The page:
You might want to take your pet dog camping, which we tried to help you out with over the past two weeks.

You also might want to take your pooch to a cottage.

Whether it is camping or a cottage excursion, many dogs love the water. And if you're a dog owner, you might even take your pet out in the boat.

Make sure you are prepared before you head out on the water as there are dangers even if your pet loves to swim.

Here are some safety tips courtesy of VetStreet.com:

Before you get on the Boat

  • Develop a plan in case your dog goes overboard: Create a game plan before you even bring your dog on a boat.
  • Invest in a life-jacket. You may think your dog is a strong swimmer, but depending on the conditions, including weather and currents, it could face problems. Check the size on your dog’s life-jacket before purchasing it and checking to see where straps and buckles fall to make sure it is comfortable. Give your dog a chance to practise swimming in the life-jacket before taking it out on the water.
  • Bring a first-aid kit. Make sure you have a stocked first aid kit on your boat. Pet-specific supplies and useful items include antibiotic ointment for minor scrapes and a good supply of any medication your dog may be on.
  • Visit the boat with your pet prior to your trip. Let your dog get acquainted with your boat before taking it out on the water, preferably on a trailer or at the dock so he can get used to his surroundings in a safe, secure environment.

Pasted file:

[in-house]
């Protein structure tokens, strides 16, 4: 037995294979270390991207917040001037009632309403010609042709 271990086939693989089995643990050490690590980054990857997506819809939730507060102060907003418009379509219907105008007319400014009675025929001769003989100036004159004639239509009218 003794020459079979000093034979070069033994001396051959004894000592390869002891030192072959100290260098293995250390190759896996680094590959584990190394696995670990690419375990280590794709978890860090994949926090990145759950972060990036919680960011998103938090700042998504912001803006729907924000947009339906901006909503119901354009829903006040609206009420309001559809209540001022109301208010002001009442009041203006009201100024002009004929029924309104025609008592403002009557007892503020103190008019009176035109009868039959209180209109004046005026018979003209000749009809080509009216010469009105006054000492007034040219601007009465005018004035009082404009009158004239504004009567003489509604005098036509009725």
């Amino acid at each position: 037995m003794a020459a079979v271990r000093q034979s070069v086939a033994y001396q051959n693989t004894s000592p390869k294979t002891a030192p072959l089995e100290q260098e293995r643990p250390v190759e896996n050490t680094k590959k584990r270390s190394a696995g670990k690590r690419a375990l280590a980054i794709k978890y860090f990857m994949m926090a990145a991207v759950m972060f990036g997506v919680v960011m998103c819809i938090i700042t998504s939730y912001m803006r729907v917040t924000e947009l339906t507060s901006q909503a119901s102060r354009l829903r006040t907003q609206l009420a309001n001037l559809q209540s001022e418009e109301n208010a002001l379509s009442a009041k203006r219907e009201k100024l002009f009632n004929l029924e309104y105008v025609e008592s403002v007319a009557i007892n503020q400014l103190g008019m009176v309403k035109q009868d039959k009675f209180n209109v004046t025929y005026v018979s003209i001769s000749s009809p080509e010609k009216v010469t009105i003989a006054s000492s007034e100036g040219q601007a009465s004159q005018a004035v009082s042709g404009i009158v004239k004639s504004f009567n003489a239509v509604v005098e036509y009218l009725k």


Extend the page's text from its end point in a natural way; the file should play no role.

• Check local laws about dogs and boats.

When you're on the boat

  • Keep your dog’s first outing short. Dogs can get seasick, and if seasickness becomes severe, ask your veterinarian about possible medication for future outings.
  • Keep your dog hydrated. If you’re going to be out boating in the sun all day, be aware that your dog may be in danger of overheating.
  • Don’t skip sun protection. It’s also important to remember that if your dog is spending time in the sun, it may need sunscreen protection (unscented SPF 15 spray on bandana, not fur). Boat surfaces also tend to become hot in the sun so know what areas will heat up and protect your dog’s feet.
  • Use common sense. If areas become slippery and could cause your dog to fall, block them off. Always know your dog's location to help you be aware if it is in any danger.
  • Plan ahead for dog waste. If your dog has to go, where will he or she do it? It would be a hazard having the pooch go inside the boat.